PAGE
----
Menstruation is one of the most perplexing episodes in a young girl’s life especially when, not having been warned about it by her mother or any other elder female person, it happens unaware. In olden time girls were told to never tell anyone about their ‘P,’ and to not even discuss it with their friends or sisters.
Things have not changed much today as mothers and elders are still very secretive about this subject. Recently some students of Beaconhouse University launched an awareness campaign about menstruation. Although it got a mixed response, it ignited a debate in our society. A few activists are now working to promote awareness, give girls the space they need to feel comfortable, and not keep themselves away from the society in ‘those days’.
Samreen Shahbaz worked in the area of sexual and reproductive health and rights for the past 4 years, starting with using online media to create awareness but now she has joined hands with CFx Comics to launch a series of comics on Menstruation and how young girls should deal with it. The comic written by Moneeze Burney, Mina Malik and Zoha Awais is divided into three parts and is available in PDF format in Urdu and English.
The Comic revolves around the concept of what happens with girls when they suddenly stain their dress with no one there to help them. The mother merely provides the daughter with a sanitary napkin and asks her to get into bed till she is ‘well’, nothing more is said. But times have changed and they need to be educated on this subject, so a lady guides her and helps her understand what is happening with her body.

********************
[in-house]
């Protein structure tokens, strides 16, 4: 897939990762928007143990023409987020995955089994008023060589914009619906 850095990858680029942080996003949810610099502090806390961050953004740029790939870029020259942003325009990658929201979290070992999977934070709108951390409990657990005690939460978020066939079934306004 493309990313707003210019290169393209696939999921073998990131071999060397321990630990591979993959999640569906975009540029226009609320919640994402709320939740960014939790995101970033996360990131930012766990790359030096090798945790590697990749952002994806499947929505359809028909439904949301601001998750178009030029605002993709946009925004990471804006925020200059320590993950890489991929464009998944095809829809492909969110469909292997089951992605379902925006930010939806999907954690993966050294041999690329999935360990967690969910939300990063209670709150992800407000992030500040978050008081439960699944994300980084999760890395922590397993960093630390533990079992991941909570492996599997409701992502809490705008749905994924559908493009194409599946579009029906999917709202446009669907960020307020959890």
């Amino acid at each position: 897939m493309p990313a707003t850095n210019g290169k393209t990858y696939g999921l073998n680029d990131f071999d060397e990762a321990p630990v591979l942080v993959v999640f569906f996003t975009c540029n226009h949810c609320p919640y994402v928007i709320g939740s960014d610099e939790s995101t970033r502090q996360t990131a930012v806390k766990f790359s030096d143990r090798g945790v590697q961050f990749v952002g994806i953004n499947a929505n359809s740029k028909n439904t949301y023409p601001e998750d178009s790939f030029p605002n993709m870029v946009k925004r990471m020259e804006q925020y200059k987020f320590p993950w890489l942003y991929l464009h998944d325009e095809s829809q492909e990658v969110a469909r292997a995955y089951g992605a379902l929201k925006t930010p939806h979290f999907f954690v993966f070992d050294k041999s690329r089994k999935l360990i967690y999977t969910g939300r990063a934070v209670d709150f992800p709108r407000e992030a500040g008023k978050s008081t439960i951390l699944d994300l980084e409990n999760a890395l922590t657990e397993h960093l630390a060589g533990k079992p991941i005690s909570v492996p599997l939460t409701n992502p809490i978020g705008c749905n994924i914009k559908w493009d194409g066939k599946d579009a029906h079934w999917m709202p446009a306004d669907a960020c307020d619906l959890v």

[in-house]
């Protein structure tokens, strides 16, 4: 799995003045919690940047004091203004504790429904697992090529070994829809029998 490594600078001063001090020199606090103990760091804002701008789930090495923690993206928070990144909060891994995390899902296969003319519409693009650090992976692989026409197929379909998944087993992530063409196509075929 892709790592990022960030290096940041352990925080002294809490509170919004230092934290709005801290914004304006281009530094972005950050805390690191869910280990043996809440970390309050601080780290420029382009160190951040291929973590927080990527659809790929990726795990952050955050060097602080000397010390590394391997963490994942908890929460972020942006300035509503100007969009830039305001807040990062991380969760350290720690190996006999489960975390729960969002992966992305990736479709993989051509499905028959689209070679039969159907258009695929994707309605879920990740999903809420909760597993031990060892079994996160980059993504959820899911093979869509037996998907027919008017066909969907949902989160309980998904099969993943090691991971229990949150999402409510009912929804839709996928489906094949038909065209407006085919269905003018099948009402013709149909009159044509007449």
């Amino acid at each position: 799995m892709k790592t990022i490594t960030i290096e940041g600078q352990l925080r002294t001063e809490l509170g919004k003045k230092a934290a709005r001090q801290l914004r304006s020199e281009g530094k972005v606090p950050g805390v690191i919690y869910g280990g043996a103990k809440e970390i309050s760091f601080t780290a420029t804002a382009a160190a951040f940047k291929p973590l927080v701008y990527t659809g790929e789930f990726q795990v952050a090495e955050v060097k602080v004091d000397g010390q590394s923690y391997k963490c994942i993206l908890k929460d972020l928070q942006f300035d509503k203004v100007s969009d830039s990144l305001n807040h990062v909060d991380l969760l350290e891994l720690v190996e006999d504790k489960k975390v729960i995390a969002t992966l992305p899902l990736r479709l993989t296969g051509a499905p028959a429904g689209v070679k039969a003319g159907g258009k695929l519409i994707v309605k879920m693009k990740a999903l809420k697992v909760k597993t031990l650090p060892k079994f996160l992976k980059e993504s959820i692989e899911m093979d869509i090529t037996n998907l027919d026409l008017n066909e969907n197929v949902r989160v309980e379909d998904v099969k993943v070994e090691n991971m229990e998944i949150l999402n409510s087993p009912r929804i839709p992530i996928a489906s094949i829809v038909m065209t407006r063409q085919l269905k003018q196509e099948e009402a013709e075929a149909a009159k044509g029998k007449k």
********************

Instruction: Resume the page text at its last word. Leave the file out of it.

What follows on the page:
“Women’s bodies and sexuality is a taboo subject in our society and this stigmatization has led to a culture of silence around menstruation in which young girls and women are more concerned with hiding the issue than to pay attention to the hygiene and health concerns associated with it. This is not only limited to rural areas but exists in urban areas too.”
She highlights the health issues girls face during periods as young girls are prohibited to openly talk about periods thus perpetuating the ill-informed beliefs and practices in our society. The stigmatization of menstruation has serious impacts on health, education and socio-economic participation of young girls. Young girls are reluctant to ask for help/information about menstruation due to the culture of silence around periods. Speaking about how she got the idea of ‘Menstrual Matters’ she said, “There is a dire need of normalizing this issue by starting a public dialogue around menstruation to remove superstitions and myths, and create awareness about menstruation among young girls and others including males. ‘Menstrual Matters’ is an attempt to remove this enduring silence and demystify menstruation. We started working on this project late last year online.”